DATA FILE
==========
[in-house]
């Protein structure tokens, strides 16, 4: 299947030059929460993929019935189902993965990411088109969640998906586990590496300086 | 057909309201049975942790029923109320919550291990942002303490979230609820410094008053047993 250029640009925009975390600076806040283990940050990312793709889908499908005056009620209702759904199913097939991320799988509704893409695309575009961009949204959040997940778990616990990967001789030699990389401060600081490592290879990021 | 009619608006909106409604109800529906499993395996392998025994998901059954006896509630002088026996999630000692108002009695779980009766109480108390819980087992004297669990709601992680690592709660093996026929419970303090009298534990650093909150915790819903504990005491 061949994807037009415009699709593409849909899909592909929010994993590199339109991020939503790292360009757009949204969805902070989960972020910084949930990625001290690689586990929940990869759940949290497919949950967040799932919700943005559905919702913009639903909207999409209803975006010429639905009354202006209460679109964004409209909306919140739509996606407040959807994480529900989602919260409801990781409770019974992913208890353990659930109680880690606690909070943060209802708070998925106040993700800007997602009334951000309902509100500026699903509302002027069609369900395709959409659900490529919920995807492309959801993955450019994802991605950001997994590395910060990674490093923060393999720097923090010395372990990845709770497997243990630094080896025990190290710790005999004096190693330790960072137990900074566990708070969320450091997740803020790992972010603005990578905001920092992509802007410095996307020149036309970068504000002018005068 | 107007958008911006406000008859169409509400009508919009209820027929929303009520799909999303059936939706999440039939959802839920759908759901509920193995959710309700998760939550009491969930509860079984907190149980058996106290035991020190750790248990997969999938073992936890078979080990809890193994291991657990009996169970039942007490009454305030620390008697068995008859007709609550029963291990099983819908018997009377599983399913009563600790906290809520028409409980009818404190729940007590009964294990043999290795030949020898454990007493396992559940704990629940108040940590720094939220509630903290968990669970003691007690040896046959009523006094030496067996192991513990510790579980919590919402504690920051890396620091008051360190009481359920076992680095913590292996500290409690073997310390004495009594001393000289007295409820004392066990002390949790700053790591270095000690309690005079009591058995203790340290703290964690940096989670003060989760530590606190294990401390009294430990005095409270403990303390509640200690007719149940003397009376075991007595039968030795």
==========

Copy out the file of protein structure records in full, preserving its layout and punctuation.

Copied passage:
[in-house]
């Protein structure tokens, strides 16, 4: 299947030059929460993929019935189902993965990411088109969640998906586990590496300086 | 057909309201049975942790029923109320919550291990942002303490979230609820410094008053047993 250029640009925009975390600076806040283990940050990312793709889908499908005056009620209702759904199913097939991320799988509704893409695309575009961009949204959040997940778990616990990967001789030699990389401060600081490592290879990021 | 009619608006909106409604109800529906499993395996392998025994998901059954006896509630002088026996999630000692108002009695779980009766109480108390819980087992004297669990709601992680690592709660093996026929419970303090009298534990650093909150915790819903504990005491 061949994807037009415009699709593409849909899909592909929010994993590199339109991020939503790292360009757009949204969805902070989960972020910084949930990625001290690689586990929940990869759940949290497919949950967040799932919700943005559905919702913009639903909207999409209803975006010429639905009354202006209460679109964004409209909306919140739509996606407040959807994480529900989602919260409801990781409770019974992913208890353990659930109680880690606690909070943060209802708070998925106040993700800007997602009334951000309902509100500026699903509302002027069609369900395709959409659900490529919920995807492309959801993955450019994802991605950001997994590395910060990674490093923060393999720097923090010395372990990845709770497997243990630094080896025990190290710790005999004096190693330790960072137990900074566990708070969320450091997740803020790992972010603005990578905001920092992509802007410095996307020149036309970068504000002018005068 | 107007958008911006406000008859169409509400009508919009209820027929929303009520799909999303059936939706999440039939959802839920759908759901509920193995959710309700998760939550009491969930509860079984907190149980058996106290035991020190750790248990997969999938073992936890078979080990809890193994291991657990009996169970039942007490009454305030620390008697068995008859007709609550029963291990099983819908018997009377599983399913009563600790906290809520028409409980009818404190729940007590009964294990043999290795030949020898454990007493396992559940704990629940108040940590720094939220509630903290968990669970003691007690040896046959009523006094030496067996192991513990510790579980919590919402504690920051890396620091008051360190009481359920076992680095913590292996500290409690073997310390004495009594001393000289007295409820004392066990002390949790700053790591270095000690309690005079009591058995203790340290703290964690940096989670003060989760530590606190294990401390009294430990005095409270403990303390509640200690007719149940003397009376075991007595039968030795």